Selected Essays Hume

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Miller, with an appendix of variant readings from the 1889 edition by T. Yet a major part of this definitive collection, the Essays, Moral, Political, and Literary (a volume of near 600 pages, covering three decades of Hume’s career as a philosopher) has been largely ignored. By 1777, these essays from the original volumes would have gone through eleven editions.

Grose, revised edition (Indianapolis: Liberty Fund 1987). He worked on them continually from about 1740 until his death, in 1776.

A close comparison of their edition with that of 1777 shows, however, that it falls far short of the standards of accuracy that are adopted today in critical-text editing.2 There are hundreds of instances in which it departs, either intentionally or unintentionally, from the text of the 1777 edition.

Comparing Green and Grose’s “New Edition,” in the 1889 printing, with the 1777 text, we find at least 100 instances of incorrect wording (words dropped, added, or changed), 175 instances of incorrect punctuation, and 75 errors in capitalization.

These three essays were incorporated into the “Third Edition, Corrected” of for subsequent editions of his collected works, but he varied the format and contents somewhat.

Selected Essays Hume Brian Doyle The Best Nature Essay Ever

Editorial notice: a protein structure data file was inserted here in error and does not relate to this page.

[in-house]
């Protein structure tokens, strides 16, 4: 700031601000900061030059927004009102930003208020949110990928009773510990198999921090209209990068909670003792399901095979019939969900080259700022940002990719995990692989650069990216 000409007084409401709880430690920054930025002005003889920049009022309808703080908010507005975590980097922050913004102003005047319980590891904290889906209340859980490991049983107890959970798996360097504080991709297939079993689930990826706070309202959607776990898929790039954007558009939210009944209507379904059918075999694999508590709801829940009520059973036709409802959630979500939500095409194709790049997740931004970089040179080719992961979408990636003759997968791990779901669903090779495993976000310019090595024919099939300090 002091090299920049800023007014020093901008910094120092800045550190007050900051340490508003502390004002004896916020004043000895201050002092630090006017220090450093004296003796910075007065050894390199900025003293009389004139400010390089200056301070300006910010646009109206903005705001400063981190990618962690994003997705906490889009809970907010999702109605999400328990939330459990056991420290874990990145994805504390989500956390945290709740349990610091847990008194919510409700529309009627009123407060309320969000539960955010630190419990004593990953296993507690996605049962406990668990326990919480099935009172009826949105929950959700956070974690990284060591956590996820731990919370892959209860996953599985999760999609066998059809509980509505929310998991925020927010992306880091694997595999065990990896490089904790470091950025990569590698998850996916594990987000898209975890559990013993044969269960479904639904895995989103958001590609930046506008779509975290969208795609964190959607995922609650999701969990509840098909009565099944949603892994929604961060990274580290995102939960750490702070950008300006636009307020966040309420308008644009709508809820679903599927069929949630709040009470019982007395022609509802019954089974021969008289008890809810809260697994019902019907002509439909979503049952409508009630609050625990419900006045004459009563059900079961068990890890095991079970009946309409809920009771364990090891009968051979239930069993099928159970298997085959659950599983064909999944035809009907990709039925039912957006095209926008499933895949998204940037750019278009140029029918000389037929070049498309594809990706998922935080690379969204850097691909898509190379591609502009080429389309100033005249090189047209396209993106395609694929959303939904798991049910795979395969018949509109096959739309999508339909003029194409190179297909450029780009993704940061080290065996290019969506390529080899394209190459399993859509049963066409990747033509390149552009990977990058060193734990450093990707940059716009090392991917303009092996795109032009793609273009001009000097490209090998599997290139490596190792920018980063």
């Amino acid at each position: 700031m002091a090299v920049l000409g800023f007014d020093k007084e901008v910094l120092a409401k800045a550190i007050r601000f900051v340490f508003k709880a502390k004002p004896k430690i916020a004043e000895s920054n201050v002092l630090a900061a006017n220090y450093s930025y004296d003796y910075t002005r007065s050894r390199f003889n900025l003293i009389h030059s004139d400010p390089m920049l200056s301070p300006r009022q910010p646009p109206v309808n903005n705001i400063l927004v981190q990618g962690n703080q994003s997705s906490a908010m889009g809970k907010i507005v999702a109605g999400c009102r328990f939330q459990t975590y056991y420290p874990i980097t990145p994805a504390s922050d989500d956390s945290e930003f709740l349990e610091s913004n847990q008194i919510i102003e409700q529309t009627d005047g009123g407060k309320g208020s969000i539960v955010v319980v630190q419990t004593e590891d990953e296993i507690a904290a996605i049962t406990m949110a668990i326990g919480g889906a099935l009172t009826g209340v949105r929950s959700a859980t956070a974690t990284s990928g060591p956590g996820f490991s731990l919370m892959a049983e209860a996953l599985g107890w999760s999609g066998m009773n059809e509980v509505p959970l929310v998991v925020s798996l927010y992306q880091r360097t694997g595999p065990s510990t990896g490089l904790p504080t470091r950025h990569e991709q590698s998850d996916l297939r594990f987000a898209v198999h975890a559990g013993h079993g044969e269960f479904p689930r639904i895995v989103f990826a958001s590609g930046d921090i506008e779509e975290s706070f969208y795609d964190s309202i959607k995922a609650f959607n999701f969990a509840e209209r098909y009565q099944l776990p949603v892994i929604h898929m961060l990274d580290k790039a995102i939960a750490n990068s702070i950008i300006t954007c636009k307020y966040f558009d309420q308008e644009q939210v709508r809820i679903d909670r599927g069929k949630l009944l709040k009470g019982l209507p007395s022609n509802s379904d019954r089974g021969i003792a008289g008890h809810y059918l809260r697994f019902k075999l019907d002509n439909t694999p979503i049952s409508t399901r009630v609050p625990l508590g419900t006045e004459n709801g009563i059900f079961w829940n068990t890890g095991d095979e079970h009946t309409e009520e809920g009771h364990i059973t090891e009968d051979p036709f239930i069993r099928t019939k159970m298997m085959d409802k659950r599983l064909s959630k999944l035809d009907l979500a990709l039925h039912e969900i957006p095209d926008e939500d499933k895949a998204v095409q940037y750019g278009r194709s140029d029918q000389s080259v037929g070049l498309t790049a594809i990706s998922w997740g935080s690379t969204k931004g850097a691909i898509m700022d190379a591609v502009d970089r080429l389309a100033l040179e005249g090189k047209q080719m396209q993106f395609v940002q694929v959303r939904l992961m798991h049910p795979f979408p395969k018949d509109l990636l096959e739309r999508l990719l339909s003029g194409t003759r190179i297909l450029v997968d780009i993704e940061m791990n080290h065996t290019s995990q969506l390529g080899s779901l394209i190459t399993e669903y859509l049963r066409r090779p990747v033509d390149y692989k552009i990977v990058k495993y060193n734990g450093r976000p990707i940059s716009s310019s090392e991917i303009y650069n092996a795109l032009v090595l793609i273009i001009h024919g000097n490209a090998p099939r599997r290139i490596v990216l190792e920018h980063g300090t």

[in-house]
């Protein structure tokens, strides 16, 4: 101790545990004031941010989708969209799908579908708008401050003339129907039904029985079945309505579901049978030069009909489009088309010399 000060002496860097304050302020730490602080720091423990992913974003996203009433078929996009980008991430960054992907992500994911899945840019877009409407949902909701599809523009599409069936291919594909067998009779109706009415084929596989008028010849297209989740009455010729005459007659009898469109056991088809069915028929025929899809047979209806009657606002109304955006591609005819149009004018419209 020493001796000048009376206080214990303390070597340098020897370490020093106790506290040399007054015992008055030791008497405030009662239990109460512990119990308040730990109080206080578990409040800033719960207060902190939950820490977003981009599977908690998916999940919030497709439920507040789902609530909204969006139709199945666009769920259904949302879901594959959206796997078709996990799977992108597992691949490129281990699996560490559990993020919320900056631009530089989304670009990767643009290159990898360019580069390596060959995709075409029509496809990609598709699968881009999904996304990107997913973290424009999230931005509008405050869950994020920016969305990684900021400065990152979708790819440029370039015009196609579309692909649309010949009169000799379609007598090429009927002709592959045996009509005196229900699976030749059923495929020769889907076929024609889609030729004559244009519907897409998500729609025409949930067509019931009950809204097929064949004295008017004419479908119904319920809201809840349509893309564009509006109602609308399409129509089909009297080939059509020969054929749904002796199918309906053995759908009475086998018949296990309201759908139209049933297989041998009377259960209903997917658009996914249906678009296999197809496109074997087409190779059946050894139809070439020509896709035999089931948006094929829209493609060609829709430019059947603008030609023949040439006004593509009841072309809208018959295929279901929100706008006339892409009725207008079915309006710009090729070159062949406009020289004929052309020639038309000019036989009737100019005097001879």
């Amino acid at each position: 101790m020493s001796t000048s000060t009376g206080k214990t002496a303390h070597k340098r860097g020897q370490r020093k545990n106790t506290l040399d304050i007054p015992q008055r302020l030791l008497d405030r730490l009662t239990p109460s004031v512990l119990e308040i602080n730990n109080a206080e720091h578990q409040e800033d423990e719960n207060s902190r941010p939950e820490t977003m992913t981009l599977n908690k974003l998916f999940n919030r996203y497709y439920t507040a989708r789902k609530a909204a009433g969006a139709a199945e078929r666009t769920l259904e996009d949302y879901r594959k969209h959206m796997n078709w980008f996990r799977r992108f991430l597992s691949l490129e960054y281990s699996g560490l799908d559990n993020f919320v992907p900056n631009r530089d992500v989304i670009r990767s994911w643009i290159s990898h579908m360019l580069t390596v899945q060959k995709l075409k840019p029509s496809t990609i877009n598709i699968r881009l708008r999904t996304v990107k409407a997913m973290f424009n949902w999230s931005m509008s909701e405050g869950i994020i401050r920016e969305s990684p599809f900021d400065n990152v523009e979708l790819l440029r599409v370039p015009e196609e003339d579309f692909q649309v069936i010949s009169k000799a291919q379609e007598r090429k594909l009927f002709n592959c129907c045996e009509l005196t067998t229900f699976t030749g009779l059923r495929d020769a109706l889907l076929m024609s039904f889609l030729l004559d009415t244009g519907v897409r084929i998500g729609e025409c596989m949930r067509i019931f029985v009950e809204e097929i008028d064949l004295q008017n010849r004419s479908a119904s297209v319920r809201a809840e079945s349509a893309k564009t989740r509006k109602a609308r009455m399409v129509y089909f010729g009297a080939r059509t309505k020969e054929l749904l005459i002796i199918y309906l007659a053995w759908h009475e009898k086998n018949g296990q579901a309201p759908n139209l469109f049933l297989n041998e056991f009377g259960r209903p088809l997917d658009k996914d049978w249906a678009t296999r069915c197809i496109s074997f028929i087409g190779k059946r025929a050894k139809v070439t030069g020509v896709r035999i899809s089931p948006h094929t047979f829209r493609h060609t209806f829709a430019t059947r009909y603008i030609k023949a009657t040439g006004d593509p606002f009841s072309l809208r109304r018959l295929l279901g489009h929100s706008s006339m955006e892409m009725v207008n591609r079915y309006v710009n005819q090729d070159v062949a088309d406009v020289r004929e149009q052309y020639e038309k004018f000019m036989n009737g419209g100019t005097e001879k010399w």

In 1748, three additional essays appeared in a small volume published in Edinburgh and London.7 That volume is noteworthy as the first of Hume’s works to bear his name and also as the beginning of his association with Andrew Millar as his chief London publisher.These bibliographical details are important because they show how highly the essays were regarded by Hume himself and by many others up to the present century.Over the past seventy years, however, the essays have been overshadowed, just as the 16—Liberty Fund has made a neglected side of Hume’s thought accessible once again to the modern reader.Hume’s peculiarities of spelling, punctuation, and capitalization have been retained, because these often bear on the meaning of the text.3 The reader should know, however, that there are some minor departures in the present edition from that of 1777: (1) typographical errors in the 1777 edition have been corrected silently; (2) Greek passages are reprinted as they appear in Green and Grose, with corrections and accents; (3) footnotes are designated by arabic numerals rather than by Hume’s symbols (in cases where these designations are adjacent to the punctuation mark, they have been relocated so that they follow, rather than precede, the mark); (4) whereas Hume’s longer footnotes are lettered and collected at the end of the volume in the 1777 edition, the present edition puts them at the bottom of the appropriate page, as was the practice in editions of the up to 1770 (with the change in location, it was no longer appropriate to capitalize the first word of these footnotes); (5) whereas two sizes of capitals as well as lowercase letters are used in essay titles in the 1777 edition, titles here are in level capitals; (6) the “long s” has been eliminated throughout; and (7) the running quotation marks in the left margin have been omitted, and the use of quotation marks has been made to conform to modern practice. The editor’s notes are enclosed in brackets to distinguish them from Hume’s own notes.Information that I have added to Hume’s footnotes is also bracketed. Google(); req('single_work'); $('.js-splash-single-step-signup-download-button').one('click', function(e){ req_and_ready('single_work', function() ); new c. edited and with a Foreword, Notes, and Glossary by Eugene F. “We have Hume’s own word that the definitive statement of his philosophy is not to be found in the youthful Treatise of Human Nature but in the 1777 posthumous edition of his collected works entitled Essays and Treatises on Several Subjects. There are thirty-nine essays in the posthumous, 1777, edition of (1741–42).Many years after Hume’s death, his close friend John Home wrote a sketch of Hume’s character, in the course of which he observed: “His Essays are at once popular and philosophical, and contain a rare and happy union of profound Science and fine writing.”17 This observation indicates why Hume’s essays were held in such high esteem by his contemporaries and why they continue to deserve our attention today. Grose for the version of the Because of initial difficulties in obtaining a photocopy of the 1777 edition, Green and Grose’s text was used as editor’s copy for the current project.The essays are elegant and entertaining in style, but thoroughly philosophical in temper and content. Both the editor’s copy and the compositor’s reading proofs were then corrected against a photocopy of the 1777 edition obtained from the Huntington Library, San Marino, California.The two most important were deemed too controversial for the religious climate of his time. S., and The Scottish National Portrait Gallery, Edinburgh, Scotland. Allow me a little time, that I may see how the Public receives the alterations.”10 Hume’s essays were received warmly in Britain, on the Continent, where numerous translations into French, German, and Italian appeared, and in America.The copyright to this edition, in both print and electronic forms, is held by Liberty Fund, Inc. All inquiries should be addressed to Liberty Fund, Inc., 8335 Allison Pointe Trail, Suite 300, Indianapolis, Indiana 46250-1684. Facsimile title and part title pages from Volume I of Hume: Hume, David, 1711–1776. In his brief autobiography, was received well from the outset both at home and abroad.

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